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Scientology's Spiritual Mission

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Jonny JacobsenBrussels
Scientology's Spiritual Mission
If you focus on Scientology’s need for money you completely miss the spiritual side of the Church, a defendant argued at the Belgian trial of the movement.

Having questioned Marc B. on his role in Scientology and tackled him with some of the more problematic cases in the prosecutor’s files, Judge Régimont changed tack.

“Did you take an interest in how the Church of Scientology Belgium ran itself?” (Marc B. had worked in Scientology’s human rights office, a separate body.)

He said only that he had been aware that the church had at one point had trouble paying its bills and so made some inquiries. But apart from his standing as a Scientology minister, he had no authority over the CoS Belgium, so he had just notified the appropriate people to get the situation resolved.

But he had carried out his own investigation to save the Church of Scientology Belgium, the judge asked? “Absolutely. It was my duty as a minister. If I hadn’t done that I couldn’t have looked myself in the mirror.”

The judge consulted his file. But he had also got involved in Mme V.’s case, he noted.

Judge Régimont had already raised this matter with two other defendants. This was a woman who, when she was in a state of extreme psychological distress, had been refused Scientology counselling. Scientologists had even tried to get her to sign a memo discharging them of any responsibility for a suicide attempt that she had made. (1)

Marc B. explained that the husband of Mme V. had come to him and told him about his wife’s problems. He had made it clear that if his wife’s problems were physical, then the first thing to do was to take her to a doctor.

The judge consulted his files: it was rather more than that, he said.

His duty as a minister, said Marc B., had been to warn the Church hierarchy that something was not right and that they should sort it out. He couldn’t remember the details of what he had said at the time, but it had been to the effect that the situation was prejudicial to the people involved and to the Church.

But what about that letter discharging Scientology of any responsibility for Madame V.’s suicide attempt, the judge asked? “And we found a document in which you say, ‘One never knows; that could be useful’.” Just how would it be useful?

“I don’t know,” said Marc B. “I don’t remember. Is that not a reference to the incident in Lyon?” he asked  a reference to the suicide of a French Scientologist, which led to a court case and the 1996 conviction of one senior Scientology official for manslaughter. (2) All he had been trying to do, said Marc B., was head off a situation like the one that had happened in France.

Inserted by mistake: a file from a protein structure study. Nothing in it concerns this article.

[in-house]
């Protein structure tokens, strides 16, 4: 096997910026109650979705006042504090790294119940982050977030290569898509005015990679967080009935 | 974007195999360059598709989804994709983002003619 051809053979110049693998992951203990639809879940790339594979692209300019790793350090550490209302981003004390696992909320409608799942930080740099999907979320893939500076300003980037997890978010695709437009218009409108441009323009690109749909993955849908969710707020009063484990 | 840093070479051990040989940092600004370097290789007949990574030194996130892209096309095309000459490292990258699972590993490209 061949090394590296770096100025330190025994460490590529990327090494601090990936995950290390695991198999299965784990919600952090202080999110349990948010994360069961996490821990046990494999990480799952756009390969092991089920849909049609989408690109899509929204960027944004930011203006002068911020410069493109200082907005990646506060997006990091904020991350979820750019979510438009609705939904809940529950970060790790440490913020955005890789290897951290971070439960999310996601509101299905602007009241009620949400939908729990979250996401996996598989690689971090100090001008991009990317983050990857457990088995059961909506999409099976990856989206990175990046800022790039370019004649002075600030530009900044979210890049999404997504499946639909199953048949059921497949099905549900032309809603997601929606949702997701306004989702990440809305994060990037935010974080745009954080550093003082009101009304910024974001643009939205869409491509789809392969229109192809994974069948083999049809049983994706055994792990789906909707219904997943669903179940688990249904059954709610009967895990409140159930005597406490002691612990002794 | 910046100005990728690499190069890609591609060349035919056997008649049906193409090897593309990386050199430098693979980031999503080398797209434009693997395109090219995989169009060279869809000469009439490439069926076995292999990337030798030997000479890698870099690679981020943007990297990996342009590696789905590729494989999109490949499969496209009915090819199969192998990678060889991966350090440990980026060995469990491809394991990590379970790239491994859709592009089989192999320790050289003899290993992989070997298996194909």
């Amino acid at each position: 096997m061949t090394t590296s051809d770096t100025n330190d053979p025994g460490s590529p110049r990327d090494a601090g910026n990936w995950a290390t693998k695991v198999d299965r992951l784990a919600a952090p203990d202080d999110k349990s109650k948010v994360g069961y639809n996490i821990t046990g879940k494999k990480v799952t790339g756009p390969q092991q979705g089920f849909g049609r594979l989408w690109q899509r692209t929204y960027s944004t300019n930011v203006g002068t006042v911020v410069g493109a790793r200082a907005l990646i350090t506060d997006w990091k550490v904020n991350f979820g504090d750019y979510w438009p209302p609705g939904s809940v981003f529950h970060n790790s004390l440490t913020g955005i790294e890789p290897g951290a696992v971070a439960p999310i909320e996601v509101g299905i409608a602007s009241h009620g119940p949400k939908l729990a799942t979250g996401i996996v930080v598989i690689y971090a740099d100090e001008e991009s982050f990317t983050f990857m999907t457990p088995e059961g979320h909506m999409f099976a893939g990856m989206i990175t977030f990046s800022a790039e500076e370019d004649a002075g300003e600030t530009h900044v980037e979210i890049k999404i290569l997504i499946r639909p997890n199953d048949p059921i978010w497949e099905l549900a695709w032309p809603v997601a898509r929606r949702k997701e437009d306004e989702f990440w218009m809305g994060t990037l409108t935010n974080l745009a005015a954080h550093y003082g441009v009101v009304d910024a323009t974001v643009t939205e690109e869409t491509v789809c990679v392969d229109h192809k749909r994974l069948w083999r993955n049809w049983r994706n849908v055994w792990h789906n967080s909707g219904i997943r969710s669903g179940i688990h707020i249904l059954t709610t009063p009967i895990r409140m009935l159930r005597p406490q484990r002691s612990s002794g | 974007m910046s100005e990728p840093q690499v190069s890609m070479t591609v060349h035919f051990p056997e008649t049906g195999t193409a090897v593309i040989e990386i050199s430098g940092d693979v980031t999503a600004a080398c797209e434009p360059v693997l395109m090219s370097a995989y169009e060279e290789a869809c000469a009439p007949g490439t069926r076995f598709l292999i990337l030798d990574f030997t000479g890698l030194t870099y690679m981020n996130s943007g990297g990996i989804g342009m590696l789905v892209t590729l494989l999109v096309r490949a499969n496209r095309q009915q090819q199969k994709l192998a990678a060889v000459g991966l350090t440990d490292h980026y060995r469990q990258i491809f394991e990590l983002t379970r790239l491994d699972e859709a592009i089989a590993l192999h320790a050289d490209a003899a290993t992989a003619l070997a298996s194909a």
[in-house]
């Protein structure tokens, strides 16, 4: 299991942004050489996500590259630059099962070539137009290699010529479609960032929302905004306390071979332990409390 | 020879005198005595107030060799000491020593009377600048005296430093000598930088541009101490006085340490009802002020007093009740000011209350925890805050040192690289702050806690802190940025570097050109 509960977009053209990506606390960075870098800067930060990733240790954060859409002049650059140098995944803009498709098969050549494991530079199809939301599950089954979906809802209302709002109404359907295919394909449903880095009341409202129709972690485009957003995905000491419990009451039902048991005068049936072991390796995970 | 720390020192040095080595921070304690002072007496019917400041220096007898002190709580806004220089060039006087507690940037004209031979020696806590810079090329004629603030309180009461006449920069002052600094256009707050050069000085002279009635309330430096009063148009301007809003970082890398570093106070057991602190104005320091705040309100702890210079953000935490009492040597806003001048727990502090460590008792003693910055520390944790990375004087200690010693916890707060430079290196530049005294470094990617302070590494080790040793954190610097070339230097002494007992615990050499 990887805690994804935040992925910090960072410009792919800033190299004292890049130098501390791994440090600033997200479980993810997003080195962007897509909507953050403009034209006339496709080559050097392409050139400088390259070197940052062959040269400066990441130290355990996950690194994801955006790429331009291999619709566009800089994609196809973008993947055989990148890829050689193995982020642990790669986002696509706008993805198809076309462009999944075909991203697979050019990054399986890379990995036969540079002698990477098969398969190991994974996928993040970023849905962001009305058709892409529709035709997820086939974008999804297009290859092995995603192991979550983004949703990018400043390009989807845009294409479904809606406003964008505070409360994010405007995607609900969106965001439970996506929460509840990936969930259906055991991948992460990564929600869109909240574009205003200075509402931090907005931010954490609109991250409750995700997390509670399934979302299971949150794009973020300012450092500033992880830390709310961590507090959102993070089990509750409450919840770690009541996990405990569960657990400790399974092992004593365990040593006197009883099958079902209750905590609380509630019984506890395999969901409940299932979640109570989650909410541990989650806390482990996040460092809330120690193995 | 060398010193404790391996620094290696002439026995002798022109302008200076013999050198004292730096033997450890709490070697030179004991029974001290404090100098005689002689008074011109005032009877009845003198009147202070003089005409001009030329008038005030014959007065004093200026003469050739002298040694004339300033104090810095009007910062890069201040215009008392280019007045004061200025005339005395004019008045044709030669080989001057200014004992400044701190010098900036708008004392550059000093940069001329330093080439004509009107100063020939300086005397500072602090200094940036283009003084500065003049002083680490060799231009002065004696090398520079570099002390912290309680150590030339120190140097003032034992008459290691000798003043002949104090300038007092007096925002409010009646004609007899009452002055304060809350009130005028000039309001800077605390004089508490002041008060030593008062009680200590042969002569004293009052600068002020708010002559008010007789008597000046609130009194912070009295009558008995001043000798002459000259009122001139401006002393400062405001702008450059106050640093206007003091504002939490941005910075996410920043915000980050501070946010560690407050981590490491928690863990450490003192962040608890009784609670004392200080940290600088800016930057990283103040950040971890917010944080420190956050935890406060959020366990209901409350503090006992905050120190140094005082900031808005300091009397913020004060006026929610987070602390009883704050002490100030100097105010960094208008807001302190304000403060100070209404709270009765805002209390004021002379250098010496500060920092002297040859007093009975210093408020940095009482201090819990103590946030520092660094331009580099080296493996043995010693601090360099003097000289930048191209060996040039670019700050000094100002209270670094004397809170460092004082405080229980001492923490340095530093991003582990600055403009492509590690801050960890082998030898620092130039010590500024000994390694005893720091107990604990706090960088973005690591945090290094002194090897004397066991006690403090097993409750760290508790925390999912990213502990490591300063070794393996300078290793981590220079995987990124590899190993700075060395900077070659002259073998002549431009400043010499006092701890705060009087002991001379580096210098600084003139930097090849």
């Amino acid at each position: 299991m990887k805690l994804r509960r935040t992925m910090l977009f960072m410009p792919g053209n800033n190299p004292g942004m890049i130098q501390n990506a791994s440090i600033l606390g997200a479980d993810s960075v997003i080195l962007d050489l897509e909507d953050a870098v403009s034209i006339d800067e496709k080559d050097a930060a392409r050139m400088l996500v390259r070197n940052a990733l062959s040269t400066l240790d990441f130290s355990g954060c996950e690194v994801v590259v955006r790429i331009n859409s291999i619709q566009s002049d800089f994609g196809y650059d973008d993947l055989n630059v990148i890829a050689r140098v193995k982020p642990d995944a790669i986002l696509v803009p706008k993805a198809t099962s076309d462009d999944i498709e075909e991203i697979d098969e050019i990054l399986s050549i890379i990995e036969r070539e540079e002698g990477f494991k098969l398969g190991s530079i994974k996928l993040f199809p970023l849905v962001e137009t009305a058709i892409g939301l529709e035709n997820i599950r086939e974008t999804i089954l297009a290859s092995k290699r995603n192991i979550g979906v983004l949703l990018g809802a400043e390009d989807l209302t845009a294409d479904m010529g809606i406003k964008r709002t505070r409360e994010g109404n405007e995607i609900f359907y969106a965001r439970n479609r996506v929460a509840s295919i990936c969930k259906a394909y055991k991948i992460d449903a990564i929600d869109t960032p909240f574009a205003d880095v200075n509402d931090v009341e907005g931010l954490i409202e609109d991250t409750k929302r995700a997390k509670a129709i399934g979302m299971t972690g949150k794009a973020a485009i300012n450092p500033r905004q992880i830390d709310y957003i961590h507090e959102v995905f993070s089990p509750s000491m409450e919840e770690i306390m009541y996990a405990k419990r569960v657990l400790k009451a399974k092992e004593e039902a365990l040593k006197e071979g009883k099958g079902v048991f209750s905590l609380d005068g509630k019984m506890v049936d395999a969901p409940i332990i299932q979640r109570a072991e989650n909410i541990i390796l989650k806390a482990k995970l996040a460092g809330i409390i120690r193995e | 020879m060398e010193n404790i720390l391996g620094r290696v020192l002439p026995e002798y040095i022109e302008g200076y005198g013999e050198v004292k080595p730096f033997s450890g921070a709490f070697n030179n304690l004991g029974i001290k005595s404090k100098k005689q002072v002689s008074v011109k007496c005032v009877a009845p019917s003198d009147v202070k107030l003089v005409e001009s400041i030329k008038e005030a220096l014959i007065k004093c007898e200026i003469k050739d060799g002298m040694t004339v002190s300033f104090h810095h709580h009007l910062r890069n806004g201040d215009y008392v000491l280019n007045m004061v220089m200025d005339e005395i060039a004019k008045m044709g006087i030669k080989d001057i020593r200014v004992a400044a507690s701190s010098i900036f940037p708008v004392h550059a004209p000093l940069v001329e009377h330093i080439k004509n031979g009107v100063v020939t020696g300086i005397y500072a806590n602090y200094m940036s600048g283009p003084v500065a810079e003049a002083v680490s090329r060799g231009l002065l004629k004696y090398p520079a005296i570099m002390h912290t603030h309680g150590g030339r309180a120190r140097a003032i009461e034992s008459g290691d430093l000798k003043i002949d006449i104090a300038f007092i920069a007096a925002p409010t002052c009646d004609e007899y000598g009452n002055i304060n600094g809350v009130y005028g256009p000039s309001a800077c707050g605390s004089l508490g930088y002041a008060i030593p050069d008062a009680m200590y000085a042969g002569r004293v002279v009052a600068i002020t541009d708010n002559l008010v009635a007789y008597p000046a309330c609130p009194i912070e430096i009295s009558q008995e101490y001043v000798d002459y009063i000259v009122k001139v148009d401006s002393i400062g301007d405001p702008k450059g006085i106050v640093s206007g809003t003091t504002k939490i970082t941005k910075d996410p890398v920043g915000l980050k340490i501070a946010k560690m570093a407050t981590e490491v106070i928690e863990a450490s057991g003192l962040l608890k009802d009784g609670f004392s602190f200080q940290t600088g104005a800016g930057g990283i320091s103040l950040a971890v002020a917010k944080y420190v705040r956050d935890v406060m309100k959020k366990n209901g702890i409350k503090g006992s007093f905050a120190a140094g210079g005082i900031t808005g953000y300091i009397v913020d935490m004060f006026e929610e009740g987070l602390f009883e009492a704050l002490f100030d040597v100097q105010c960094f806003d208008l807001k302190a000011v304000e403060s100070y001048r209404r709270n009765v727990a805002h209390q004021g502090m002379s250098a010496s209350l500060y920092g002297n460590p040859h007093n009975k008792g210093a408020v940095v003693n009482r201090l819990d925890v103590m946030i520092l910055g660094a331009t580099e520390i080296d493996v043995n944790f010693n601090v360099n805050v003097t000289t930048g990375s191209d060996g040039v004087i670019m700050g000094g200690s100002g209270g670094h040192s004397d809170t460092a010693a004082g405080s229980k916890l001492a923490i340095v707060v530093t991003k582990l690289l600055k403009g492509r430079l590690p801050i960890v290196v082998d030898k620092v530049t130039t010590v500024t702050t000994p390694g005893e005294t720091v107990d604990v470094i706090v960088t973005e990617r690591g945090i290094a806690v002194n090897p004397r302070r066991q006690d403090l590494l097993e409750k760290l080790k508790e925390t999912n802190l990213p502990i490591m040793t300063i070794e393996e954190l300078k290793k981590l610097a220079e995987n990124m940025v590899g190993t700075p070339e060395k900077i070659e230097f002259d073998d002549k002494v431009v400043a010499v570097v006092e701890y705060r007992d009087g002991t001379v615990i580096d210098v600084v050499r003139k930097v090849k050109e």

He had simply done his duty as a minister of Scientology to alert the relevant people to the situation developing in Brussels. “You won’t find anything else in this file,” he assured the judge.

The impression I have,” said the judge, “It’s really that the parishioners are children who need to be surrounded at all times, on all points.”

The judge asked about the role of the Medical Liaison Officer (MLO) in Scientology. He was assured that it was simply someone who liaised with the medical services, when required.

In answer to a direct question from the judge, he said that the MLO did not decide if someone really needed to go for medical treatment. (This was important because if the person concerned was not qualified, that might have been construed as the illegal practice of medicine, one of the offences listed in the indictment.)

He related an anecdote about the great job an MLO had done for him when he had been admitted to hospital, but the judge still did not seem entirely satisfied. If someone was ill, he said, he did not need an MLO to tell them that. And as far as taking care of the patient until they got to the hospital, was that not what ambulance workers did?

“It’s nothing to do with that,” said Marc B. “He [the MLO] is there to make sure everything goes well until the medical staff arrive.”

But the judge still wasn’t satisfied.

“Once again with these explanations, the impression I have, it’s really that the parishioners are children who need to be surrounded at all times, on all points.” When he went to the doctor, he remarked, he didn’t need an MLO.

Well, said Marc B. all he could say was that he had been happy to have one take care of him when the need arose. “Chapeau, merci!” (Hats off! Thank you!)

Judge Régimont turned to another file; another case in which Marc B. had intervened. He named the man in the question.

“I must have met him somewhere,” Marc B. replied, a little vaguely.

The judge tried to refresh his memory. “We have analysed his ethics file and we have found a document in which you intimate that he must present himself … because he has not paid his bill and if he does not, he will be declared Suppressive.”